Now Presenting…Four Experts on Powerful Presentations

I’ve been giving business presentations for nearly 20 years. The more I do it, the more I appreciate just how hard it is to do it really well. Today’s blog post features four resources to help with various aspects of speaking and presenting. Please add your favorites!

Get it Together

The same ol’ same ol’ approach to designing your presentation may not be getting the results you want. Nick Morgan (@DrNickMorgan) shares 5 Quick Ways to Organize a Speech.

Nick says:

“Too many people structure their presentations by pulling together slides and then assembling them like a deck of cards, in what seems like an OK order.  That usually means that no one except the presenter can divine where the speech is headed.

“That’s a bad idea.

“At the heart of a successful presentation is a clear structure.  Which one should you use?  The best structure for what you’re trying to do depends on the nature of your talk.“

Nick then shares five possible situations in the organizational world for which you might be called upon to present, with a suggested outline for each.

Present with Presence

Sims Wyeth (@simswyeth) writes regularly about a variety of delivery techniques like pausing as a presentation skill.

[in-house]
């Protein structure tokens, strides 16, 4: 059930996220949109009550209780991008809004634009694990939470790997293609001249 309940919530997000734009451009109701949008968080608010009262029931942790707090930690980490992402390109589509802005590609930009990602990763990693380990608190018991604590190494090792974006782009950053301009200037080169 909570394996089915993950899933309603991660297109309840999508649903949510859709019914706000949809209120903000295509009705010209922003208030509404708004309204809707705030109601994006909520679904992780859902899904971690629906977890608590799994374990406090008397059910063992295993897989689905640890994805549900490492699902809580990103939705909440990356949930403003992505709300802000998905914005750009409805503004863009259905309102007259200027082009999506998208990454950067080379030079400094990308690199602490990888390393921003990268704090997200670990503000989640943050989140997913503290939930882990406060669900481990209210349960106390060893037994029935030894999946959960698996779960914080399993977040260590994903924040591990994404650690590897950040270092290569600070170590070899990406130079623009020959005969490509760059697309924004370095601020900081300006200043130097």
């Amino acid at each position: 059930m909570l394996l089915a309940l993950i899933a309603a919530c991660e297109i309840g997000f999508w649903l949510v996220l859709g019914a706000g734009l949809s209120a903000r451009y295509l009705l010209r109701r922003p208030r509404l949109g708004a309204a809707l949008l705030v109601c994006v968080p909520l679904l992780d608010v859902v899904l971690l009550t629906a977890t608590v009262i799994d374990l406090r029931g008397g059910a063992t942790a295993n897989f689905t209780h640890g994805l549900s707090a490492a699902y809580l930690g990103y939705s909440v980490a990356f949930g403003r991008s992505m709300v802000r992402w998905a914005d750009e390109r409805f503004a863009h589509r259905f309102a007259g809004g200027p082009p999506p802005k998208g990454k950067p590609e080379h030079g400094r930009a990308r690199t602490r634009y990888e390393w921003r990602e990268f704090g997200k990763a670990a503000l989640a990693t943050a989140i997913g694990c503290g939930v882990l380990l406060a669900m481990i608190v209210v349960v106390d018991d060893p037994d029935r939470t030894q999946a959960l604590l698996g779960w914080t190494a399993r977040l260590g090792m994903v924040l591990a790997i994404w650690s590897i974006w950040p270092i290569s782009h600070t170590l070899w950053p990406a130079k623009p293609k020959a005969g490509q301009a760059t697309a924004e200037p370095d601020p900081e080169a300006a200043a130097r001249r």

Sims says:

“Taking time to think when you’re on stage makes you more interesting to watch. It gives you presence and gravitas. It fills your body with a mysterious power-electric activity under the skin.”

Who doesn’t want a little mysterious power-electric activity under the skin!

(By the way, I recently signed up for Sims’ weekly Presentation Pointers and am really enjoying them. They are brief, insightful, and usable—a great combination.)

The One “Thing” to Avoid

Patricia Fripp (@PFripp) writes about the importance of being deliberate with the words we choose in How to Sound Intelligent in a Speech or Sales Presentation.

Patricia says:

“The one thing you should always avoid when you speak is—“thing.” What a fuzzy, flabby, non-specific word! Never be vague if you want to be believed. Use exact, precise words—words with power and value.”

Yes, ma’am.

Kill the Presentation Altogether

You wouldn’t treat a job interview like a sales presentation, complete with 40-slide deck, would you? S. Anthony Iannarino (@iannarino) turns our traditional ideas of how to conduct a sales call upside down in You Think You Are Presenting. You Are Being Interviewed.

Anthony says:

“Don’t get me wrong, there are times when you absolutely must present your company using your standard slide deck and when you must share some basic history. Even then, that presentation should not dominate your time with your dream client.

“Your dream client considers you a candidate for hire. They are considering making you part of their team and giving your responsibility for some outcome. The reason they need a dialogue instead of a monologue is because they are trying to get to know you. They are trying to make a good decision.”

Goodbye presenting, hello listening.